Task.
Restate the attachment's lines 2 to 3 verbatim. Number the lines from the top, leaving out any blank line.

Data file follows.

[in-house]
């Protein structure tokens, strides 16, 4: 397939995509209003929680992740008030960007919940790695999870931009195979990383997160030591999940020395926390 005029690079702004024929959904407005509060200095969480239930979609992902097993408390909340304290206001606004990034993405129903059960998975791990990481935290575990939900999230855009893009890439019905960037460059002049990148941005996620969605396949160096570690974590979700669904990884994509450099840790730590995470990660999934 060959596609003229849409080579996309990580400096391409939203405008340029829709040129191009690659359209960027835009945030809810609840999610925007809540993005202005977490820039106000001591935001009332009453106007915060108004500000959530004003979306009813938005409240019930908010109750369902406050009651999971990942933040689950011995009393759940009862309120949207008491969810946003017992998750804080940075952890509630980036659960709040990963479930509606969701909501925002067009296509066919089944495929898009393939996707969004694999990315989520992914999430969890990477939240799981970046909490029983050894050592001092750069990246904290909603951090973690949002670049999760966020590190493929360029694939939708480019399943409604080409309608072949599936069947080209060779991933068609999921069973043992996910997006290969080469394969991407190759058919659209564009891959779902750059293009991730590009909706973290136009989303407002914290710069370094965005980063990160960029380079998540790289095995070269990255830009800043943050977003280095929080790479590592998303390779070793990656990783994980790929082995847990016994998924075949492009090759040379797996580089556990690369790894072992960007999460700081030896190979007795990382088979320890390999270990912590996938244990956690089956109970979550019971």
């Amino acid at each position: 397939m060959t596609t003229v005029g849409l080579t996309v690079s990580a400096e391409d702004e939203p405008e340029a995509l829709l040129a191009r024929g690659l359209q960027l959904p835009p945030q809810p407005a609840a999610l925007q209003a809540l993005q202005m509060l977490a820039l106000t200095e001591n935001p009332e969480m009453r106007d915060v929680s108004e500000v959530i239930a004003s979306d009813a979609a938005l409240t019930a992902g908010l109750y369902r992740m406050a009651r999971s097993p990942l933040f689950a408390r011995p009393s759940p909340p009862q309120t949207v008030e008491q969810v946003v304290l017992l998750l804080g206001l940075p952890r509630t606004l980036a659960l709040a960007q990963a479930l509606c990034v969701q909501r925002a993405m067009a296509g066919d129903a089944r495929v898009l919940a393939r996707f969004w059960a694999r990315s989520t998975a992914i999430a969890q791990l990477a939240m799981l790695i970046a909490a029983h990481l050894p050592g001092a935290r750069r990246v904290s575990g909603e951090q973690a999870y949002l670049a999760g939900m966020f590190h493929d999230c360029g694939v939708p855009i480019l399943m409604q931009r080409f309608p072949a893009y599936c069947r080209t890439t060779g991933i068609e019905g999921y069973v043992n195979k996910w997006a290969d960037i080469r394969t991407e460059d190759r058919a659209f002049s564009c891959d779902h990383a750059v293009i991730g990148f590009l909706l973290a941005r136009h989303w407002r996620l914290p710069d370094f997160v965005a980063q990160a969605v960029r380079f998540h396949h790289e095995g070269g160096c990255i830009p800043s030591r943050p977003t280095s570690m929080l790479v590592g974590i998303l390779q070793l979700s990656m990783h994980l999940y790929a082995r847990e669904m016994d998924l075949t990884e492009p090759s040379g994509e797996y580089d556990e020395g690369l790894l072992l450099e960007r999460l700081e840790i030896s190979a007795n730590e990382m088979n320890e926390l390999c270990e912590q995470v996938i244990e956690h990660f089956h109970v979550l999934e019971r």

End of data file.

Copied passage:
């Protein structure tokens, strides 16, 4: 397939995509209003929680992740008030960007919940790695999870931009195979990383997160030591999940020395926390 005029690079702004024929959904407005509060200095969480239930979609992902097993408390909340304290206001606004990034993405129903059960998975791990990481935290575990939900999230855009893009890439019905960037460059002049990148941005996620969605396949160096570690974590979700669904990884994509450099840790730590995470990660999934 060959596609003229849409080579996309990580400096391409939203405008340029829709040129191009690659359209960027835009945030809810609840999610925007809540993005202005977490820039106000001591935001009332009453106007915060108004500000959530004003979306009813938005409240019930908010109750369902406050009651999971990942933040689950011995009393759940009862309120949207008491969810946003017992998750804080940075952890509630980036659960709040990963479930509606969701909501925002067009296509066919089944495929898009393939996707969004694999990315989520992914999430969890990477939240799981970046909490029983050894050592001092750069990246904290909603951090973690949002670049999760966020590190493929360029694939939708480019399943409604080409309608072949599936069947080209060779991933068609999921069973043992996910997006290969080469394969991407190759058919659209564009891959779902750059293009991730590009909706973290136009989303407002914290710069370094965005980063990160960029380079998540790289095995070269990255830009800043943050977003280095929080790479590592998303390779070793990656990783994980790929082995847990016994998924075949492009090759040379797996580089556990690369790894072992960007999460700081030896190979007795990382088979320890390999270990912590996938244990956690089956109970979550019971």
């Amino acid at each position: 397939m060959t596609t003229v005029g849409l080579t996309v690079s990580a400096e391409d702004e939203p405008e340029a995509l829709l040129a191009r024929g690659l359209q960027l959904p835009p945030q809810p407005a609840a999610l925007q209003a809540l993005q202005m509060l977490a820039l106000t200095e001591n935001p009332e969480m009453r106007d915060v929680s108004e500000v959530i239930a004003s979306d009813a979609a938005l409240t019930a992902g908010l109750y369902r992740m406050a009651r999971s097993p990942l933040f689950a408390r011995p009393s759940p909340p009862q309120t949207v008030e008491q969810v946003v304290l017992l998750l804080g206001l940075p952890r509630t606004l980036a659960l709040a960007q990963a479930l509606c990034v969701q909501r925002a993405m067009a296509g066919d129903a089944r495929v898009l919940a393939r996707f969004w059960a694999r990315s989520t998975a992914i999430a969890q791990l990477a939240m799981l790695i970046a909490a029983h990481l050894p050592g001092a935290r750069r990246v904290s575990g909603e951090q973690a999870y949002l670049a999760g939900m966020f590190h493929d999230c360029g694939v939708p855009i480019l399943m409604q931009r080409f309608p072949a893009y599936c069947r080209t890439t060779g991933i068609e019905g999921y069973v043992n195979k996910w997006a290969d960037i080469r394969t991407e460059d190759r058919a659209f002049s564009c891959d779902h990383a750059v293009i991730g990148f590009l909706l973290a941005r136009h989303w407002r996620l914290p710069d370094f997160v965005a980063q990160a969605v960029r380079f998540h396949h790289e095995g070269g160096c990255i830009p800043s030591r943050p977003t280095s570690m929080l790479v590592g974590i998303l390779q070793l979700s990656m990783h994980l999940y790929a082995r847990e669904m016994d998924l075949t990884e492009p090759s040379g994509e797996y580089d556990e020395g690369l790894l072992l450099e960007r999460l700081e840790i030896s190979a007795n730590e990382m088979n320890e926390l390999c270990e912590q995470v996938i244990e956690h990660f089956h109970v979550l999934e019971r």